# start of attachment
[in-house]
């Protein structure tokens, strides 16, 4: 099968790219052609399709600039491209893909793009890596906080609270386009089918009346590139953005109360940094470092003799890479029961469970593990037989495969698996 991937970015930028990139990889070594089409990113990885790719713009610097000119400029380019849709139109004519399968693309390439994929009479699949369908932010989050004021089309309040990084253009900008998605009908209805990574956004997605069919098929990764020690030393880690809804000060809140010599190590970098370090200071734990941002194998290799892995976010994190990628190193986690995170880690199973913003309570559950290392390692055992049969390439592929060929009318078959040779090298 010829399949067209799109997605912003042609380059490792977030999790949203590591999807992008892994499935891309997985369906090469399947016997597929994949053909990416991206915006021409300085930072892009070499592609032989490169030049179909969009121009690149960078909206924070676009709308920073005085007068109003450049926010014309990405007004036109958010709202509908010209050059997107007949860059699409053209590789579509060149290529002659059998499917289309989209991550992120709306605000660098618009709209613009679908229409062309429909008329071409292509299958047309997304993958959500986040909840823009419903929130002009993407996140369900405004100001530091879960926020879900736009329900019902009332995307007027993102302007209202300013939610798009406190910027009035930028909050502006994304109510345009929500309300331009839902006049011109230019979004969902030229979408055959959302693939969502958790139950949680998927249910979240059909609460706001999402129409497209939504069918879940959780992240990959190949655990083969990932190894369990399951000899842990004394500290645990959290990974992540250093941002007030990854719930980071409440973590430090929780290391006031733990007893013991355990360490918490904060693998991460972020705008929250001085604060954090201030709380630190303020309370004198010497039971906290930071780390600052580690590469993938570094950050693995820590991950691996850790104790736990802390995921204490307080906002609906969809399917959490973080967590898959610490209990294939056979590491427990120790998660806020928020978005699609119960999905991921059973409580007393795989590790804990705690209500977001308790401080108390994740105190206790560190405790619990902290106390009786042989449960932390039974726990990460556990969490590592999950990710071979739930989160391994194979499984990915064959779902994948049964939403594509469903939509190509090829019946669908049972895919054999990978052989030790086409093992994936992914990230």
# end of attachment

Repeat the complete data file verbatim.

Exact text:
[in-house]
């Protein structure tokens, strides 16, 4: 099968790219052609399709600039491209893909793009890596906080609270386009089918009346590139953005109360940094470092003799890479029961469970593990037989495969698996 991937970015930028990139990889070594089409990113990885790719713009610097000119400029380019849709139109004519399968693309390439994929009479699949369908932010989050004021089309309040990084253009900008998605009908209805990574956004997605069919098929990764020690030393880690809804000060809140010599190590970098370090200071734990941002194998290799892995976010994190990628190193986690995170880690199973913003309570559950290392390692055992049969390439592929060929009318078959040779090298 010829399949067209799109997605912003042609380059490792977030999790949203590591999807992008892994499935891309997985369906090469399947016997597929994949053909990416991206915006021409300085930072892009070499592609032989490169030049179909969009121009690149960078909206924070676009709308920073005085007068109003450049926010014309990405007004036109958010709202509908010209050059997107007949860059699409053209590789579509060149290529002659059998499917289309989209991550992120709306605000660098618009709209613009679908229409062309429909008329071409292509299958047309997304993958959500986040909840823009419903929130002009993407996140369900405004100001530091879960926020879900736009329900019902009332995307007027993102302007209202300013939610798009406190910027009035930028909050502006994304109510345009929500309300331009839902006049011109230019979004969902030229979408055959959302693939969502958790139950949680998927249910979240059909609460706001999402129409497209939504069918879940959780992240990959190949655990083969990932190894369990399951000899842990004394500290645990959290990974992540250093941002007030990854719930980071409440973590430090929780290391006031733990007893013991355990360490918490904060693998991460972020705008929250001085604060954090201030709380630190303020309370004198010497039971906290930071780390600052580690590469993938570094950050693995820590991950691996850790104790736990802390995921204490307080906002609906969809399917959490973080967590898959610490209990294939056979590491427990120790998660806020928020978005699609119960999905991921059973409580007393795989590790804990705690209500977001308790401080108390994740105190206790560190405790619990902290106390009786042989449960932390039974726990990460556990969490590592999950990710071979739930989160391994194979499984990915064959779902994948049964939403594509469903939509190509090829019946669908049972895919054999990978052989030790086409093992994936992914990230």